Puri. Sculpture of one of the Saptamatrikas.April 28, 1815
Medium: Pen and ink on paper
Pen and ink drawing of a sculpture of one of the Saptamatrikas at Puri in Orissa, by an anonymous artist, part of the MacKenzie Collection and from an album of 37 drawings (43 folios) of sculpture at Jajpur, Puri, Bezwada and Sitanagar made during a journey from Bengal through Orissa to the Coromandel Coast, dated 28 April 1815.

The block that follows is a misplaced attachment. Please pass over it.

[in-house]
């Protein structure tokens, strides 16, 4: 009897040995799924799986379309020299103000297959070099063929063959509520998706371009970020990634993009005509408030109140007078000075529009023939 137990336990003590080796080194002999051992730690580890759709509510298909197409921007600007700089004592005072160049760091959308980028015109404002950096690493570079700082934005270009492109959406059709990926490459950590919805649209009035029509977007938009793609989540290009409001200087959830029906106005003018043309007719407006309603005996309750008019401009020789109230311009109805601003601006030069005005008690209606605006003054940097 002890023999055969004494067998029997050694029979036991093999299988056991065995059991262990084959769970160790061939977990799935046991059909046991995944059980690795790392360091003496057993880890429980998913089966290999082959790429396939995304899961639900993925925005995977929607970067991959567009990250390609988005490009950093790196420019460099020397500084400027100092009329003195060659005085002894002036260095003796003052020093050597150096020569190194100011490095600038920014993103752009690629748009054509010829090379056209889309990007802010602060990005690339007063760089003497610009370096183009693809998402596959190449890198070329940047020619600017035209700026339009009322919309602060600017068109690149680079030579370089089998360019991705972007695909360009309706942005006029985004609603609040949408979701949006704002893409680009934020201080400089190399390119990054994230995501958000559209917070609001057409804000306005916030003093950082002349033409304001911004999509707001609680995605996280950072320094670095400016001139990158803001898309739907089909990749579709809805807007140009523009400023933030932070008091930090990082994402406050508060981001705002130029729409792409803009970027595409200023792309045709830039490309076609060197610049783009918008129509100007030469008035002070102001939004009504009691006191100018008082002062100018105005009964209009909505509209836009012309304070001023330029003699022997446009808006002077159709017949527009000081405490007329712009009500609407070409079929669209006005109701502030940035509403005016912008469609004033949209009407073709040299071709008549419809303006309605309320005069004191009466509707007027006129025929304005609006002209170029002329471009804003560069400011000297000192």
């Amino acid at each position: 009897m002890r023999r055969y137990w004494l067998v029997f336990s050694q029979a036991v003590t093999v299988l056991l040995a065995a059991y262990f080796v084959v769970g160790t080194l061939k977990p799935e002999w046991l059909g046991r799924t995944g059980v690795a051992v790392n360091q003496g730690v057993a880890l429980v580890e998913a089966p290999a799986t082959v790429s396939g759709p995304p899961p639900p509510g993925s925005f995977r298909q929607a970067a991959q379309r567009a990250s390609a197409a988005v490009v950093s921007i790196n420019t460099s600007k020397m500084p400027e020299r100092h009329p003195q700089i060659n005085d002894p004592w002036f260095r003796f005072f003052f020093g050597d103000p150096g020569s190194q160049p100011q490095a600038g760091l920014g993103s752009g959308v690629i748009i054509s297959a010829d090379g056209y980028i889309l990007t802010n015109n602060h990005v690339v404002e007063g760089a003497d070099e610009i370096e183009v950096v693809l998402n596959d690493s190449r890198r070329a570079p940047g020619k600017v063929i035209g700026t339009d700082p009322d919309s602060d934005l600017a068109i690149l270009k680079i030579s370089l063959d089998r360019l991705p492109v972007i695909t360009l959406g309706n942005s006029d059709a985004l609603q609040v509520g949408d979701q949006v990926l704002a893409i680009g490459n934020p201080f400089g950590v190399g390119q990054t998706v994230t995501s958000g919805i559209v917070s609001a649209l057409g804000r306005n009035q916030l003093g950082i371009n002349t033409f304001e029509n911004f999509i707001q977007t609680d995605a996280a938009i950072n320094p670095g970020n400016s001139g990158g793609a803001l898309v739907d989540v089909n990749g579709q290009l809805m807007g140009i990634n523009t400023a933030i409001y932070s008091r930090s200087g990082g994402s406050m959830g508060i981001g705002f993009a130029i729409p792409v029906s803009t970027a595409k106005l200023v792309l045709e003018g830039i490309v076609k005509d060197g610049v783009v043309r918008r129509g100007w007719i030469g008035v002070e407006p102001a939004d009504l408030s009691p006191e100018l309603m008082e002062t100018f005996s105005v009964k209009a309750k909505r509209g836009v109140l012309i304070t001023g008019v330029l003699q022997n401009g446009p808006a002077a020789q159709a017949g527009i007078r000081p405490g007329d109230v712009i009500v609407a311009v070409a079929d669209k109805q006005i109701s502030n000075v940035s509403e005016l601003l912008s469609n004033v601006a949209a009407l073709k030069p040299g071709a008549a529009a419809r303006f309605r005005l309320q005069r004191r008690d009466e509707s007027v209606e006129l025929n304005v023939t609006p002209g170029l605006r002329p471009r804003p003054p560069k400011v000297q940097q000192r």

Colin MacKenzie (1754-1821) joined the East India Company as an engineer at the age of 28 and spent the majority of his career in India. He used the salary he earned from his military career as a captain, major and finally a colonel to finance his research into the history and religion of Indian and Javan culture. During his surveys he collected and recorded details concerning every aspect of Indian history, architecture, language, life and religion, resulting in thousands of drawings and copies of inscriptions. This drawing is of one of the Saptamatrikas, the seven mothers of Hindu mythology. These seven goddesses are fierce forms of the goddess Durga, who is a symbol of the reproductive forces of nature and female fecundity worshipped in sakti cults. The seven mothers are usually depicted as the consorts of the major gods and their worship was widespread in Orissa between the 7th and the 11th centuries.